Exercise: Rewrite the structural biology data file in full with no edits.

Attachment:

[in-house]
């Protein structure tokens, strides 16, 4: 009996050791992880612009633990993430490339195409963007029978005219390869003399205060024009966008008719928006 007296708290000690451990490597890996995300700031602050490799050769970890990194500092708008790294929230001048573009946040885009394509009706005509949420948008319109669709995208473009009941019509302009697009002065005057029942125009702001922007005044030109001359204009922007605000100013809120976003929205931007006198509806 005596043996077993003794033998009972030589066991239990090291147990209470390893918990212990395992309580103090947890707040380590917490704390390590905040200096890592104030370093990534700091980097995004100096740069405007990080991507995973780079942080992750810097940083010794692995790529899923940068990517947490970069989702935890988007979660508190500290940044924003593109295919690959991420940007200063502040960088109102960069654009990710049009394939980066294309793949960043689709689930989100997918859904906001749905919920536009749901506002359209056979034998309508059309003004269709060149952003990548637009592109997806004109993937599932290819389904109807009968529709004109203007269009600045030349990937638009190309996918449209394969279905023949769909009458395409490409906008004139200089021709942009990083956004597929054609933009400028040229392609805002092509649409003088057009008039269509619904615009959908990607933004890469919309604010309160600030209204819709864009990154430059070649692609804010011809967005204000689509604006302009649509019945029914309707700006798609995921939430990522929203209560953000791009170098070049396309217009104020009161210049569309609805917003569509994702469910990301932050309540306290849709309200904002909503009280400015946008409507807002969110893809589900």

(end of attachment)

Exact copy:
[in-house]
């Protein structure tokens, strides 16, 4: 009996050791992880612009633990993430490339195409963007029978005219390869003399205060024009966008008719928006 007296708290000690451990490597890996995300700031602050490799050769970890990194500092708008790294929230001048573009946040885009394509009706005509949420948008319109669709995208473009009941019509302009697009002065005057029942125009702001922007005044030109001359204009922007605000100013809120976003929205931007006198509806 005596043996077993003794033998009972030589066991239990090291147990209470390893918990212990395992309580103090947890707040380590917490704390390590905040200096890592104030370093990534700091980097995004100096740069405007990080991507995973780079942080992750810097940083010794692995790529899923940068990517947490970069989702935890988007979660508190500290940044924003593109295919690959991420940007200063502040960088109102960069654009990710049009394939980066294309793949960043689709689930989100997918859904906001749905919920536009749901506002359209056979034998309508059309003004269709060149952003990548637009592109997806004109993937599932290819389904109807009968529709004109203007269009600045030349990937638009190309996918449209394969279905023949769909009458395409490409906008004139200089021709942009990083956004597929054609933009400028040229392609805002092509649409003088057009008039269509619904615009959908990607933004890469919309604010309160600030209204819709864009990154430059070649692609804010011809967005204000689509604006302009649509019945029914309707700006798609995921939430990522929203209560953000791009170098070049396309217009104020009161210049569309609805917003569509994702469910990301932050309540306290849709309200904002909503009280400015946008409507807002969110893809589900």